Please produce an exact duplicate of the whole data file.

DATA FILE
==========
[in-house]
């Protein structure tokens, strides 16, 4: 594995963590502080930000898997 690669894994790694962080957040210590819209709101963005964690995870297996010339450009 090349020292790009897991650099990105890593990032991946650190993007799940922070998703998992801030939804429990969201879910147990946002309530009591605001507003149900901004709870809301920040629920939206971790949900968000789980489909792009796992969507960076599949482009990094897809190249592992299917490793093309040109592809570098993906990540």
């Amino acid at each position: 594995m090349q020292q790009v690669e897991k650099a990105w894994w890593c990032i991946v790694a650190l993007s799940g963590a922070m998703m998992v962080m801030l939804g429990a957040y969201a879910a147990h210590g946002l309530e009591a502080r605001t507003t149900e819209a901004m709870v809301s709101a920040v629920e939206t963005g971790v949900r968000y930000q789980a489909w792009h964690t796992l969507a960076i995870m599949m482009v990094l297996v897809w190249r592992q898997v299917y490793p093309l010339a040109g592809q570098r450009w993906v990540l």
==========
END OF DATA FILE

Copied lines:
[in-house]
């Protein structure tokens, strides 16, 4: 594995963590502080930000898997 690669894994790694962080957040210590819209709101963005964690995870297996010339450009 090349020292790009897991650099990105890593990032991946650190993007799940922070998703998992801030939804429990969201879910147990946002309530009591605001507003149900901004709870809301920040629920939206971790949900968000789980489909792009796992969507960076599949482009990094897809190249592992299917490793093309040109592809570098993906990540």
């Amino acid at each position: 594995m090349q020292q790009v690669e897991k650099a990105w894994w890593c990032i991946v790694a650190l993007s799940g963590a922070m998703m998992v962080m801030l939804g429990a957040y969201a879910a147990h210590g946002l309530e009591a502080r605001t507003t149900e819209a901004m709870v809301s709101a920040v629920e939206t963005g971790v949900r968000y930000q789980a489909w792009h964690t796992l969507a960076i995870m599949m482009v990094l297996v897809w190249r592992q898997v299917y490793p093309l010339a040109g592809q570098r450009w993906v990540l």